I returned to Northcote in the middle of 2005, to a handsomely renovated, two-bedroom miner's cottage in Harper Street, a narrow, pretty, dead-end road just a short walk from where I'd lived in Cain Avenue. Six years earlier I had taken the name of Harper Flute, the narrator of Thursday's child, from this street. I moved in hoping that a return to Northcote, where I'd been happy, could return happiness to me: it could not, of course. I lived in Harper Street for nine months, and wrote nothing beyond the first chapter of The ghost's child and a few forlorn columns for The Age. I walked Merri Creek again, and found it infested with snakes. I befriended none of my neighbours. I pulled up the paving in the courtyard, hankering to get my hands into the dirt; half a dozen natives were enough to fill the pint-sized beds, and then there was nothing to do, and nothing I could do. Although nine months isn't a long time to pass without producing a manuscript, I knew without trying that there were no words in me. The first chapter of Ghost's child sat on the laptop, jaggedly abandoned. When I tried to write more, it was like looking over the edge of an abyss. I was discovering that a novel can rise above an imperfect environment, and that absolute emotional calm is not necessary for writing, either: but a novel cannot live off desolation.
It is tempting to think that Harper Street was a misstep, and a costly one, its purchase and swift sale being the only transaction in which I've lost money, and quite a bit of it. But part of me believes in fate: you have to rest your weight firmly on each stepping stone before you can cross to where you need to go. For a long time I could scarcely drive past Harper Street without shuddering; but Shilo and I walked up from Clifton Hill the other day, and had a look. The once-charming miner's cottage looks neglected and grubby, the garden unhealthy and chill. When you live alone, and particularly when you work from home, you develop a surprisingly real relationship with a house. Seeing it so sadly reduced, I felt pangs of pity for Harper Street. I hadn't loved it, but that didn't make it undeserving of love. It is always best not to return.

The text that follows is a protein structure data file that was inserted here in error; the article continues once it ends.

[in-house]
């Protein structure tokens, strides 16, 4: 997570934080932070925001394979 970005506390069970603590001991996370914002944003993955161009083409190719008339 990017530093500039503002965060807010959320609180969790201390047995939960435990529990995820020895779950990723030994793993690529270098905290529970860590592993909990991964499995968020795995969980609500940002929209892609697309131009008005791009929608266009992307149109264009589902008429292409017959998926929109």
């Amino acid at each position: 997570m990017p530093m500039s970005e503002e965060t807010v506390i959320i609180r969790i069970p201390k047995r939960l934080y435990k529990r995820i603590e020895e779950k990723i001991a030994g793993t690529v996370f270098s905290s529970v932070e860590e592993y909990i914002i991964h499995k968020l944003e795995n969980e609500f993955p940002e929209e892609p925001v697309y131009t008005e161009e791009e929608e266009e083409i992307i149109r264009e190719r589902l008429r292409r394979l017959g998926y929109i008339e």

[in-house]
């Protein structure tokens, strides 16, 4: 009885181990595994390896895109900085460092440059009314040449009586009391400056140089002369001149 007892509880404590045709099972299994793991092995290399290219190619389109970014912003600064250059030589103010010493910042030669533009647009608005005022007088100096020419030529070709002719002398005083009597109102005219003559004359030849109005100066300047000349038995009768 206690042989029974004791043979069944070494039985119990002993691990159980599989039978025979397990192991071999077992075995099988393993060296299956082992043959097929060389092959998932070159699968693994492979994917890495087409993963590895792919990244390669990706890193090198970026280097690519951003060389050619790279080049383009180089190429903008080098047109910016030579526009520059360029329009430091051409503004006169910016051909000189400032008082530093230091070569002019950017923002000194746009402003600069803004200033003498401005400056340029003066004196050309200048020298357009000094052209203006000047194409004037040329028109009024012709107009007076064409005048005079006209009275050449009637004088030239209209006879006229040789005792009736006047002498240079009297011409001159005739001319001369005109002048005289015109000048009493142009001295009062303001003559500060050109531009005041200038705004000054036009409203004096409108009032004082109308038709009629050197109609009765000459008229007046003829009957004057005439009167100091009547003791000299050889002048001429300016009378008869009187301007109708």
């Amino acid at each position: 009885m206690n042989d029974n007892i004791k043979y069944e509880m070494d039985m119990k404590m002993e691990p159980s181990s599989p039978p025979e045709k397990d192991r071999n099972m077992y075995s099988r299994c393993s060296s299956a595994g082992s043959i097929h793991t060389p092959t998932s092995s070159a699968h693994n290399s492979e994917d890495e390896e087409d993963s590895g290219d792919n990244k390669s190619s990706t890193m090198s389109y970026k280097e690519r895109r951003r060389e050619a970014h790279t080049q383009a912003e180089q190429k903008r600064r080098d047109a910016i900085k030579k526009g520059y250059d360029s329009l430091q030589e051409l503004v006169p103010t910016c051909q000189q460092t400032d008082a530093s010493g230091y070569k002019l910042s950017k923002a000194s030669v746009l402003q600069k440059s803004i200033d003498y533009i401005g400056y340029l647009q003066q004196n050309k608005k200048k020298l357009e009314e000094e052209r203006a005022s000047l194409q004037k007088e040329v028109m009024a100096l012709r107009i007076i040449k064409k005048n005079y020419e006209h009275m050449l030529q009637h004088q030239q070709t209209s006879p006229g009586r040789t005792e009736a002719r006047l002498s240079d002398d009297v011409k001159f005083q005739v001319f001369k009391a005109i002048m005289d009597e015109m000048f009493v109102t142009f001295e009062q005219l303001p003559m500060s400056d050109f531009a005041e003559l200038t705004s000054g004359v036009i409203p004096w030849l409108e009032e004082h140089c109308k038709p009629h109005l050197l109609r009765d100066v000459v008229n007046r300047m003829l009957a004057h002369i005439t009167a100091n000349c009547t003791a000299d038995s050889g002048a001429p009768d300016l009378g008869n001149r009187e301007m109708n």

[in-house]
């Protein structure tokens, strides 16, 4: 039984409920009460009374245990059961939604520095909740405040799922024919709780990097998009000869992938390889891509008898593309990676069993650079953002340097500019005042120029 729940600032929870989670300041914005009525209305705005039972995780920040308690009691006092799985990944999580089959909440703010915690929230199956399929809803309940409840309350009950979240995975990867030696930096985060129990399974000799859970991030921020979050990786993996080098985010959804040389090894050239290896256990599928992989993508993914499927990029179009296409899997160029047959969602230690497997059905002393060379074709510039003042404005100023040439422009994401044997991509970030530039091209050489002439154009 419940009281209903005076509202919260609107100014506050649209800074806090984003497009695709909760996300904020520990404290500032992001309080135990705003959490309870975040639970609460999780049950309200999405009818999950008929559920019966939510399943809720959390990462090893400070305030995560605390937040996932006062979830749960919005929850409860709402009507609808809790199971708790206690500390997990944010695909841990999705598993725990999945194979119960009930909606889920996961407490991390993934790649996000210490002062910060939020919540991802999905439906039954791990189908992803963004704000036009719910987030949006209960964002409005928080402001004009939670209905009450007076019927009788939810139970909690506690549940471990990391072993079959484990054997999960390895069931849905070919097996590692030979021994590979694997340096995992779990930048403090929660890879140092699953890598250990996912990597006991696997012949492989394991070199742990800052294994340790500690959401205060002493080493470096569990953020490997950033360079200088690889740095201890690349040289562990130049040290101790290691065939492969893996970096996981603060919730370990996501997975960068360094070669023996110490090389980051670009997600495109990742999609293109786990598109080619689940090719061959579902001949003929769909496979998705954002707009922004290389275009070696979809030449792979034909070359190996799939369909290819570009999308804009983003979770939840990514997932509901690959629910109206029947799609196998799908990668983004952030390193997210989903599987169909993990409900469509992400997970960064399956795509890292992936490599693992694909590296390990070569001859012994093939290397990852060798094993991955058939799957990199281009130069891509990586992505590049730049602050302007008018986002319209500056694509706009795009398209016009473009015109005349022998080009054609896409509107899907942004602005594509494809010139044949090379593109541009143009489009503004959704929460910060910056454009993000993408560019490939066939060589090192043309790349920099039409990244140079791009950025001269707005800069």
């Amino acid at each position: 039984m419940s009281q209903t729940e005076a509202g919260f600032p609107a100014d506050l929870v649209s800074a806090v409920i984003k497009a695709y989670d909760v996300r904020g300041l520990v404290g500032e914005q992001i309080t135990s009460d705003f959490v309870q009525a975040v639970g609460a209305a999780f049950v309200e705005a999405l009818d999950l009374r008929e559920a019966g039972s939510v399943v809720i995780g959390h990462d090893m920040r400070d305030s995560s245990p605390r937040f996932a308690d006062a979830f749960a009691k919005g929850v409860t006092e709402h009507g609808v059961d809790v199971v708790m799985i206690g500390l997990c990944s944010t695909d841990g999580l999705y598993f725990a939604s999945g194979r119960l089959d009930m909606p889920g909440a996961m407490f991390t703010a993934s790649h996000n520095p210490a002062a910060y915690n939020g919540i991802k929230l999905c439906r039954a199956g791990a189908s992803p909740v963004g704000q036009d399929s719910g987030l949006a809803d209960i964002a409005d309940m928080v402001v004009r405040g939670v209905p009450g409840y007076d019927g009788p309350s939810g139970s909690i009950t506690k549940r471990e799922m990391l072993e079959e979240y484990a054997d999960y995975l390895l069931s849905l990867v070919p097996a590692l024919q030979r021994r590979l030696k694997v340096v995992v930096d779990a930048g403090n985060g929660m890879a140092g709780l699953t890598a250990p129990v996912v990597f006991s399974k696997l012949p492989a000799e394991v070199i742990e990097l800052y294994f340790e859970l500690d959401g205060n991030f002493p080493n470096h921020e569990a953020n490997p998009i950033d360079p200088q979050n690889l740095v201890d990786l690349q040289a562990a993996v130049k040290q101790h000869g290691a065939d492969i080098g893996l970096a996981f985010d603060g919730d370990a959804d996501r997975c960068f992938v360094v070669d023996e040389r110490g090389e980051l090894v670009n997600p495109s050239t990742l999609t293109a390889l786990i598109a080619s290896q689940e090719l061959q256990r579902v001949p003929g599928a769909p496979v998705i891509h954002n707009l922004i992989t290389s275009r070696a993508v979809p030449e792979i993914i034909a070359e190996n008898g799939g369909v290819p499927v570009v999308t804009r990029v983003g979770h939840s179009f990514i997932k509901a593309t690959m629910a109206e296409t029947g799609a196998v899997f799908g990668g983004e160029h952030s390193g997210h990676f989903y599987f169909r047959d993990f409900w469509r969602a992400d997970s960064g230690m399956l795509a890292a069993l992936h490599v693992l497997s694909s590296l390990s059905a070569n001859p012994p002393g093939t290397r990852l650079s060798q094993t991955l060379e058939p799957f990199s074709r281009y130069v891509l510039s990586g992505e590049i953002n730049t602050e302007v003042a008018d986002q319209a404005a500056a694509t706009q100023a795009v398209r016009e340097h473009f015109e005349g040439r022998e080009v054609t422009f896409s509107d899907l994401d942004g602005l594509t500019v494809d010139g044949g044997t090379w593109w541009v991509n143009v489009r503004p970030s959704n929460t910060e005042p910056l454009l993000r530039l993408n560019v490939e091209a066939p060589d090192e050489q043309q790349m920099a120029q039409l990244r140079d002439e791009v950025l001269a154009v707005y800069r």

I bought in Oakover Road, West Preston on the day the truth behind Landscape with animals's pseudonym broke. My mobile cried like a nestling all day. West Preston, on the banks of the Merri south of Bell Street, is an odd hybrid of Northcote and Balwyn, green and spacious, architecturally interesting and proudly maintained; nonetheless, in May 2006 the area was still something of an undiscovered treasure. I never buy houses with an eye on their likely growth, but it was obvious that the rocketing price of Thornbury would soon get its neighbour West Preston noticed. So I bought the house because it was cute and because it was a good buy, and because I was almost frantic to escape Harper Street's airless walls – but this was Preston, which fit the rough-and-ready criteria rather too well, and my expectations weren't high.